About 3,000 babies are born every year in the U.S. with either anencephaly or spina bifida; these are serious birth defects (also known as neural tube defects) in which the baby’s skull and spine do not completely close during prenatal development. If a woman takes folic acid, a B vitamin, before and during pregnancy, she can reduce the incidence of her infant being born with one of these defects by 50-70%.
One thousand more infants per year are now born healthy since a national campaign began in 1998 to encourage women capable of becoming pregnant to take 400 micrograms of folic acid daily to prevent these defects. Women should begin taking folic acid at least one month before conceiving and continue throughout pregnancy. The recommended daily amount of folic acid (400 micrograms) can be obtained by either taking a multi-vitamin daily (most will have 100% of the daily value of folic acid, check the label) or eating one bowl of fortified cereal every day. Such cereals include Raisin Bran, All-Bran, Special K, Quaker Oatmeal, and many others (again, read the labels to ensure the product provides 100% of the daily value of folic acid). Folic acid is also found in orange juice, peas, broccoli, lentils, asparagus, and spinach.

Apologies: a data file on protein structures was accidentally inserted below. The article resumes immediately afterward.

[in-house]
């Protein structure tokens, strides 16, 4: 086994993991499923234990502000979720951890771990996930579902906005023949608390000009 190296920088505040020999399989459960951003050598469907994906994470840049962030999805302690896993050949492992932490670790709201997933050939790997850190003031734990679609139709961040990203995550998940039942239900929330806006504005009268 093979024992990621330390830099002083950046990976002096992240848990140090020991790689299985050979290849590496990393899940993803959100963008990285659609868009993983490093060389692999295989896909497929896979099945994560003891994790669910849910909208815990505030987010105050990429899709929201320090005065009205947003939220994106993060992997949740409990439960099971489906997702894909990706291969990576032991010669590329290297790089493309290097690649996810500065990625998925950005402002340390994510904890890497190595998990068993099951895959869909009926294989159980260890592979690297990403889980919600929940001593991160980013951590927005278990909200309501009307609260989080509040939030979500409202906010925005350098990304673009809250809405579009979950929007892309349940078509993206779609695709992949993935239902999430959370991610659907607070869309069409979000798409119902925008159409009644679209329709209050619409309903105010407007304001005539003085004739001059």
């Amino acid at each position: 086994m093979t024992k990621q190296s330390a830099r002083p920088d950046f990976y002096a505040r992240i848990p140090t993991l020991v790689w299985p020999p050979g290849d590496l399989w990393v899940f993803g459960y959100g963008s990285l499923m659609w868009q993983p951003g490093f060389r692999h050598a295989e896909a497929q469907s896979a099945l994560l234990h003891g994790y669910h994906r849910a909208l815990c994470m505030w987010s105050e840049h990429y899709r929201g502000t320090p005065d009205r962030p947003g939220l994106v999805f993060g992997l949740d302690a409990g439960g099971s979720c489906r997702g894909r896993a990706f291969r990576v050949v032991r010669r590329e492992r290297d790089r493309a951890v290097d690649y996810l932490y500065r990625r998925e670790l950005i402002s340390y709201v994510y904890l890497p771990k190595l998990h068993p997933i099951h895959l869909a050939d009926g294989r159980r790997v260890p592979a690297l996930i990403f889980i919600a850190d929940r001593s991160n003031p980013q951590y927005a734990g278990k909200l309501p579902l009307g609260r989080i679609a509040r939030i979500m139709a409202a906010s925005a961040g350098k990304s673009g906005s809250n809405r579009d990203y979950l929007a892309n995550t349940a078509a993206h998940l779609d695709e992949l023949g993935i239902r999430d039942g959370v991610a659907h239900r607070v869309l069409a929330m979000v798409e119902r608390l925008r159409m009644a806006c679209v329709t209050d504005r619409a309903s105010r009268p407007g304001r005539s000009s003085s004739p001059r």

The annual costs for medical and surgical care for people with spina bifida is more than $200 million. Lifetime care for a single child born with this condition is estimated to be $560,000.
One of the chapters in FOR THE LOVE OF BABIES is about a mother who gives birth to a baby with anencephaly; in this story, the importance of taking preventive folic acid is reiterated. You can also read more about the importance of folic acid during pregnancy on the CDC's website here.